with mental illness—the practice of keeping patients in the emergency
department until inpatient beds, or other places of care, are found.
Emergency psychiatrist Michael H. Allen, M.D., an associate professor of
psychiatry at the University of Colorado Health Sciences Center, emphasized
that the organization of emergency psychiatry services is highly variable from
one region of the country to the next, and often from one part of town to the
He said that the increase in mentally ill patients seeking emergency care
is related to the loss of public or private insurance: as individuals lose
coverage, they are liable to lose any regular source of care they might have
"But the larger problem is that health insurance comes with such poor
mental health benefits that it would be more accurate to count many people as
effectively uninsured," Allen said. "They can get medical but not
mental health care, which then forces disproportionate numbers into the
emergency system for mental health problems. All of these factors have
resulted in an increase in traffic in the emergency department related to
mental health care, and a general feeling [among medical emergency physicians]
that they are not well organized to take care of these patients." And
that is not all that accounts for the increase.
"There has been a tremendous proliferation of children and
adolescents presenting nationally in the emergency department," said
Glenn Currier, M.D., president of the American Association for Emergency
Psychiatry (AAEP). "In part this has been fueled by [the 1999 school
shooting at] Columbine, because teachers now have a policy of zero tolerance
and often bypass parents in deciding to send kids to the ED, often when
subacute emergency mental health services would have been sufficient if
Specialized psychiatric EDs, like the one at St. Vincent's in Cleveland,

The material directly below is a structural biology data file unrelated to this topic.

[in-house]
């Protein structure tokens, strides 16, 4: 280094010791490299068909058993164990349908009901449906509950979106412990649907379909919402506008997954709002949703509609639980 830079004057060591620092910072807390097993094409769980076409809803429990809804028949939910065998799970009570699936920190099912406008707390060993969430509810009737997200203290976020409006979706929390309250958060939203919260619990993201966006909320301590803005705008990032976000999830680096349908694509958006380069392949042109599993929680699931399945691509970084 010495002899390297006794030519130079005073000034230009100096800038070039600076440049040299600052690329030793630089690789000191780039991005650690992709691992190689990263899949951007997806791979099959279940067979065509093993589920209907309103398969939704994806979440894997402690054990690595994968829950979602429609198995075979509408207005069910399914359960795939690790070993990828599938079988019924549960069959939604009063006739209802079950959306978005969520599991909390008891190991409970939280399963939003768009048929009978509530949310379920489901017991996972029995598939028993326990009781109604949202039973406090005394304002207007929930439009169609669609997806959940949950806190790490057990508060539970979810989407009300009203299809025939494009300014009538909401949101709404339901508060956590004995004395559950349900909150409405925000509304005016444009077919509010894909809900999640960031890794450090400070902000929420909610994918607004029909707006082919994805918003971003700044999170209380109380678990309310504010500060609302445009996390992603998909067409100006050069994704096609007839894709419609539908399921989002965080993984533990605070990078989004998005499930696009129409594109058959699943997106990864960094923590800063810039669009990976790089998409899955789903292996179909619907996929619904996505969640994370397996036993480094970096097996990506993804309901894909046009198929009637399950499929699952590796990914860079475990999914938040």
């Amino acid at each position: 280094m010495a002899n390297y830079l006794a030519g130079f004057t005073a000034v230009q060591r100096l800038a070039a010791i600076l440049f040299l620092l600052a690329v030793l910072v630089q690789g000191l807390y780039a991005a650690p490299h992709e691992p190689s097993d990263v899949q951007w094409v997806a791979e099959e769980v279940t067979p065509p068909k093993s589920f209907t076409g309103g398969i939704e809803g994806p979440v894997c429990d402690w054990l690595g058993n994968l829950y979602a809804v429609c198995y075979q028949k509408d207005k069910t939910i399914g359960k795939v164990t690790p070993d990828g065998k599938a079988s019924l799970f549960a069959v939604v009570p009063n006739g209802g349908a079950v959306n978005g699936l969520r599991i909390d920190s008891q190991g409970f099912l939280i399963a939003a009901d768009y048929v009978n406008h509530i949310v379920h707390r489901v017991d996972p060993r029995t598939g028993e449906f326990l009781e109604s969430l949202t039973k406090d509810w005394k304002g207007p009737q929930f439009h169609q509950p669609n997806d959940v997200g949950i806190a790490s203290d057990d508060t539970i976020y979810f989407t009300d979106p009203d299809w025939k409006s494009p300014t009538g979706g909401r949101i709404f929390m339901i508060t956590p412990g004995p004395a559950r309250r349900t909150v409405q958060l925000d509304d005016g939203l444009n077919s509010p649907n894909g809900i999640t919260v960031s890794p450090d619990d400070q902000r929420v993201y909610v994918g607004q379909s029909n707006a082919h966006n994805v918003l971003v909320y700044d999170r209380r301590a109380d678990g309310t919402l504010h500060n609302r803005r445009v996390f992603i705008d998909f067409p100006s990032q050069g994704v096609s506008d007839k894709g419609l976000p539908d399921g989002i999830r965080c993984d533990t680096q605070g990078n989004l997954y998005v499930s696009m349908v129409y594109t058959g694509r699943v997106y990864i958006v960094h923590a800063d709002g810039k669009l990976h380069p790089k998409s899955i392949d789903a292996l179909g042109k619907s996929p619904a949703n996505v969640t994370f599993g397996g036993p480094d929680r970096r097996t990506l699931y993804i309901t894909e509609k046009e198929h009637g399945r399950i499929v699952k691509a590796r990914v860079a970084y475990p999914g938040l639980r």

are one answer to the overflow of mentally ill patients in general medical
emergency departments. The exact number of such specialized services is
unknown: the American Hospital Association stopped counting several years ago,
and many hospitals have hybrid services, including mobile crisis units or
on-site consultation services, which blur the definition of a specialized
psychiatric emergency department (see facing page).
Currier said that the most recent AHA data put the number of psychiatric
emergency departments at approximately 1,500. They tend to exist in large
urban settings at academic hospitals that have the resources to staff a
separate service and the volume of patients to make it worthwhile. Many more
hospitals—especially those in rural settings—often have a
psychiatrist available only by phone.
"We know there was a trend toward the proliferation of psychiatric
emergency services that followed deinstitutionalization and the emergence of
managed care," Currier told Psychiatric News.
Yet hospitals do not make money on such services: evaluation of the typical
emergency psychiatric patient requires more time and resources than does a
medical patient, and psychiatric EDs do not feed patients into money-making
intensive care units as do general medical EDs.
Nonetheless, Allen believes the expertise that a psychiatric emergency
service can offer is more cost-effective in the long run. "Medical EDs
aren't organized to do diagnostic assessments," he said. "They are